Despite setbacks, homeless family focused on future

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Part One of the VPR Series "Living Without a Home: Meghann Cline’s Story"

(Host) Few of us know what it’s like to be homeless. In today’s world, the people who are homeless may be mothers, fathers … working people. This is the story of one of those families.

In the first of two reports, VPR’s Lynne McCrea takes us into the world of Meghann Cline.

(Cline) – Opens door: "I have one of the downstairs rooms… So, this is my humble abode…"

(McCrea) Meghann Cline and her children have been living in the COTS family shelter, in Burlington, since September.

(Cline) "You have to excuse me – today was laundry day. It’s all washed, but not all folded."

(McCrea) Her small room is nearly filled by a double bed with a single bunk overhead. In one corner there are stacks of clothing, and boots and boxes of food. The other corner is lined with children’s books.

Meghann describes herself as a self- taught, ‘lifelong learner’. She dropped out of school in the 8th grade. But she’s earned a G.E.D. and a nurse’s aide license.

Last month, Meghann was 9 months pregnant with her third child. She reflected on bringing a newborn baby to the shelter.

(Cline) "I feel some guilt – some Mommy guilt – I wish I’d made better choices… been more determined – (laugh) – as a teenager, been more goal oriented. And I feel like I’m behind where I should be or could be in life. And yet I’ve decided to have 3 kids. And I’m a wonderful mother. I love my children. I just wish I could offer them more."

(Hear sounds of Cline with infant)

(McCrea) It’s two weeks later, and Meghann Cline holds her newborn daughter in her arms. ("She’s doing great"…)
The baby’s name is Pax.

(Cline) "P-A-X, meaning peace in Latin. Good strong name with a sweet meaning."

(McCrea) Meghann also has two sons. Troy, who is nine, is from her first marriage. And Christopher is two.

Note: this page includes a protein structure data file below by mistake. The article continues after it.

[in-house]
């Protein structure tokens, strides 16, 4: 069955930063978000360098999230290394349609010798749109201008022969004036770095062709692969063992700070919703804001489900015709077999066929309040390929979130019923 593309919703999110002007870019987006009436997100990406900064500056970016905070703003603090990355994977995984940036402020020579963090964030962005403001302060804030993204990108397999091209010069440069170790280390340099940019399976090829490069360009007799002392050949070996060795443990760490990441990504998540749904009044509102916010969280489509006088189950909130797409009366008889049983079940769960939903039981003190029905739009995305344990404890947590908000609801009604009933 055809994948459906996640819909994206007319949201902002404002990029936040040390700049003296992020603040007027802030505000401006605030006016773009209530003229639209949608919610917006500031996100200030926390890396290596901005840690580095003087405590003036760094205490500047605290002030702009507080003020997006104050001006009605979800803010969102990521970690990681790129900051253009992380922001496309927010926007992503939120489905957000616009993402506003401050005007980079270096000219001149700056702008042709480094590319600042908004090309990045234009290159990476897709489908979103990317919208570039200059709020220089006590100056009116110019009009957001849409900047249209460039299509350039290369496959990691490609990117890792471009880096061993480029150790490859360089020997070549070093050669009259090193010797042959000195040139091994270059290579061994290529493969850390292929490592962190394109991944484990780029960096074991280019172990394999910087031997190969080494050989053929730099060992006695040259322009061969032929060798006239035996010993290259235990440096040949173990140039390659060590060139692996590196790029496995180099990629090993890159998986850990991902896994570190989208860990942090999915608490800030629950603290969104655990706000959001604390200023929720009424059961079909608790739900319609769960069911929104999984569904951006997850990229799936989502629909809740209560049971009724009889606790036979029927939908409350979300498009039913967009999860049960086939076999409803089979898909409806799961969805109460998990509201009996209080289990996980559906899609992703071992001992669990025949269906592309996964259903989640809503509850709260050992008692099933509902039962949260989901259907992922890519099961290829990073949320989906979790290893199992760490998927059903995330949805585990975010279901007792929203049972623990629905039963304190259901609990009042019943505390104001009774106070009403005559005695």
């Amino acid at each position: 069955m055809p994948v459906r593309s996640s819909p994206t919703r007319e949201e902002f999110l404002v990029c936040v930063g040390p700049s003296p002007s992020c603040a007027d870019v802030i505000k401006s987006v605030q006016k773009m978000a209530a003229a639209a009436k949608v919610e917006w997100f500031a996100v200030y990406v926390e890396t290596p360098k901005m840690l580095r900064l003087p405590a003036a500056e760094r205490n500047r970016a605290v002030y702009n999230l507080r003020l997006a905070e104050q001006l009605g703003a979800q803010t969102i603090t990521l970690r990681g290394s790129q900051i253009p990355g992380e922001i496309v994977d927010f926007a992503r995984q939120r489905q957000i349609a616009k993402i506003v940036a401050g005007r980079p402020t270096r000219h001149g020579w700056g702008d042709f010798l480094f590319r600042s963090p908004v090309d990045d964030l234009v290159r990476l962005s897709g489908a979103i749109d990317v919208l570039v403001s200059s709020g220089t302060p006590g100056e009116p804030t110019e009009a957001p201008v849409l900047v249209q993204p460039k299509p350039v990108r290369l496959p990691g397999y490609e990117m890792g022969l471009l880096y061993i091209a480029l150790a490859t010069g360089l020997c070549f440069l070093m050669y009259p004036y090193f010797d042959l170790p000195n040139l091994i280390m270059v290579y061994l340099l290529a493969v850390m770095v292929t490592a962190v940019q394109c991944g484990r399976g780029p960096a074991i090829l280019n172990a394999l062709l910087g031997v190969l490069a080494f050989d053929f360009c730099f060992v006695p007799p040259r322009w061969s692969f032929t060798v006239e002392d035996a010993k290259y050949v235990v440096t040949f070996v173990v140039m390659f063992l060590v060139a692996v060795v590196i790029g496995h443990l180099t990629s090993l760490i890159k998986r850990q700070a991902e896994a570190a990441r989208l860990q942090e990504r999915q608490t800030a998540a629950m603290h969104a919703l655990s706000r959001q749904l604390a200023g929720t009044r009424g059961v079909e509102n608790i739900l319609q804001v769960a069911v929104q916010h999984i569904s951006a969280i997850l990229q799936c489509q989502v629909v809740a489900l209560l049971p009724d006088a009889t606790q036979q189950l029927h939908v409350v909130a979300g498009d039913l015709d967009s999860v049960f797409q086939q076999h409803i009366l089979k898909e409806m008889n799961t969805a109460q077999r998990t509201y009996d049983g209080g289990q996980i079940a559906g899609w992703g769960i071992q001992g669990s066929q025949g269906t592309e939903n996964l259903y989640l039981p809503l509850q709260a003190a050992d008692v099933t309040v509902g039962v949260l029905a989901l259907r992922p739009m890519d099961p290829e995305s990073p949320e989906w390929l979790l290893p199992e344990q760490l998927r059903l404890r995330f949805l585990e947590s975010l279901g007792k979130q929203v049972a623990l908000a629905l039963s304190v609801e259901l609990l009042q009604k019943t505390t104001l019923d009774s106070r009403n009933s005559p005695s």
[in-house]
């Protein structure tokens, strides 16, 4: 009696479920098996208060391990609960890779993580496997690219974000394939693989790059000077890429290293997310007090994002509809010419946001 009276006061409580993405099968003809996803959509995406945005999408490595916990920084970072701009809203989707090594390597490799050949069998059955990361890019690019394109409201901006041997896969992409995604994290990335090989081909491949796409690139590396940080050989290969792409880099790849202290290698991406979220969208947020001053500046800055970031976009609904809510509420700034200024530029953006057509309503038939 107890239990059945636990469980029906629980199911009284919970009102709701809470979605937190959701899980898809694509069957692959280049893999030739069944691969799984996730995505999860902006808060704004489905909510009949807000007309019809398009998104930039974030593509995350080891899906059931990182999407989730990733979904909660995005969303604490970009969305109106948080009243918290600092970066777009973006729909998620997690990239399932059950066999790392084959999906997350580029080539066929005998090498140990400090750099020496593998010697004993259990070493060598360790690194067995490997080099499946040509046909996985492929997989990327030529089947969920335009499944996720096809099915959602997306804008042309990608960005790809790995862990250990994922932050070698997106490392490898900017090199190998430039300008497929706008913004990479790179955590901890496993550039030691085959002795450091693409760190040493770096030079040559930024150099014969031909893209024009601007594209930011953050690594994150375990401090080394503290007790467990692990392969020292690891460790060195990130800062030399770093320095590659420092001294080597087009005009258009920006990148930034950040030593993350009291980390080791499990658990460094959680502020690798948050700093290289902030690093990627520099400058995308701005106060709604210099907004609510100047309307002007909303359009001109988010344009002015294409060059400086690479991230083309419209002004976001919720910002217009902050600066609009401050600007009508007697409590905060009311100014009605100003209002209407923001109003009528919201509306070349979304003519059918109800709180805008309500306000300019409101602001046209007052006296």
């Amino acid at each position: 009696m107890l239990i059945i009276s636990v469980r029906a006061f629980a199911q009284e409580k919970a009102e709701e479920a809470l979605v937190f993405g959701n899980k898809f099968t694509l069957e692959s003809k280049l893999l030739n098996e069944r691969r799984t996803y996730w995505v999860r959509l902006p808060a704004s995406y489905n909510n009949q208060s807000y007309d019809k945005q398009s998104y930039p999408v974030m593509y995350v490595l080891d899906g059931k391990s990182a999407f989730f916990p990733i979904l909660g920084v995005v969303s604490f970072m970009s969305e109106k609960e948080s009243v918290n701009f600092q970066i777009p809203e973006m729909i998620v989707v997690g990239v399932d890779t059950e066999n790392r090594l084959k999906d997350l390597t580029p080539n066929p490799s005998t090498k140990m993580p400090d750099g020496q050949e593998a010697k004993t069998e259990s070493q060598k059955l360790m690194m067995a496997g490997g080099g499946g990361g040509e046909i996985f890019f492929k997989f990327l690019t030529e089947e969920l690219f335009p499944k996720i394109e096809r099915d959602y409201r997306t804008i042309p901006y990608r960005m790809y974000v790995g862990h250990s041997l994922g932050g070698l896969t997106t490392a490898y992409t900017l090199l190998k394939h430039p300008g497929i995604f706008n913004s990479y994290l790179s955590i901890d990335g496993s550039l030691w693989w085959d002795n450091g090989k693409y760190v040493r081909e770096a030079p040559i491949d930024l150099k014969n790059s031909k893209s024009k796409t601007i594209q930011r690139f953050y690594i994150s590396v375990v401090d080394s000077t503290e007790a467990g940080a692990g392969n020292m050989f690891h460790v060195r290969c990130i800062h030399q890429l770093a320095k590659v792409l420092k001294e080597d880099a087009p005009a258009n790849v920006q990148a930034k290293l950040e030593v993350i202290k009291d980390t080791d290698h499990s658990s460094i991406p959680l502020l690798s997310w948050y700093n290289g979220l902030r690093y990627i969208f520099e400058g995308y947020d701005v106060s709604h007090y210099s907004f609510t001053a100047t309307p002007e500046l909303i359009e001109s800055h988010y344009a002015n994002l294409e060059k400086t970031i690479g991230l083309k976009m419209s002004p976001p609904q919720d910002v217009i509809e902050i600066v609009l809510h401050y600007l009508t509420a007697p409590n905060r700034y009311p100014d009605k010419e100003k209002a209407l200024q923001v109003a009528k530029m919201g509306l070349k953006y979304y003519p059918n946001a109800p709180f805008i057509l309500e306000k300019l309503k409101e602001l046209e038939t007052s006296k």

(" I hear Christopher…")

(McCrea) Meghann’s husband, Robert, works in the building trades and he’s had steady work these past few months. But she says he doesn’t have a reliable car right now, so he’s staying with family in northern Vermont, so he can get rides to various job sites. For Meghann, the separation is difficult…

(Cline) "I miss him. He’s really my best friend. And I miss the ‘everything being understood without saying it’ kind of companionship that I have with him…"

(McCrea) Meghann says the family’s financial troubles began last year when they pursued what sounded like a great work opportunity in California. Then the economy began to falter, Robert lost his job and the couple came back to Vermont, their assets gone.

Staying with family wasn’t an option for Meghann, so she came to the shelter, and enrolled her son Troy at the nearby school.

(Cline) "The school is right across the street from the shelter…"

(McCrea) Every afternoon, Meghann walks across the street to pick up Troy from his after school program.

(Cline) "I worried about him telling people he lived in a shelter and maybe feeling ostracized or getting picked on… but he hasn’t told me about any problems."

(Troy comes out of school – Hi Mom!!)

(Kids outdoors, laughter)

(McCrea) Back at the shelter, Meghann’s kids and others are outside, enjoying a new batch of snow.

( "Nice snowman!)

(McCrea) Later, Meghann reflects on her life here…

(Cline) The community here has been wonderfully generous. People have gotten the children boots, and coats. And it’s unique – you’re shown this generosity by people and it’s faceless. It’s nameless. And you don’t get a chance to say thank you. But we’re very grateful.

(McCrea) When she isn’t taking care of her children, Meghann is focused on the search for permanent housing. Every week, she meets with Julie Lowell, a case manager at COTS, to talk about her options.

(Cline, in Julie’s office) "I’m getting anxious…"

(McCrea) Time is bearing down on Meghann. People are able to stay at the COTS shelter for four months. That means Meghann needs to find housing by January.

And while she and Robert have almost saved enough for a deposit on an apartment, now there’s a new concern: Robert has been temporarily laid off, with a call back date in January.

(Cline) "We were really hoping that this job wasn’t going to have layoffs. So, that’s sad. But it’s only for a month and hopefully he can collect unemployment and we won’t fall farther behind. We just won’t get farther ahead during that time".

(McCrea) In spite of the setback, Meghann Cline stays focused on her goal to get a place of her own. She’ll continue to call landlords, and fill out applications, and hope that one of them works out.

For VPR news, I’m Lynne McCrea.

Continue to Part Two: Homeless family searches for apartment

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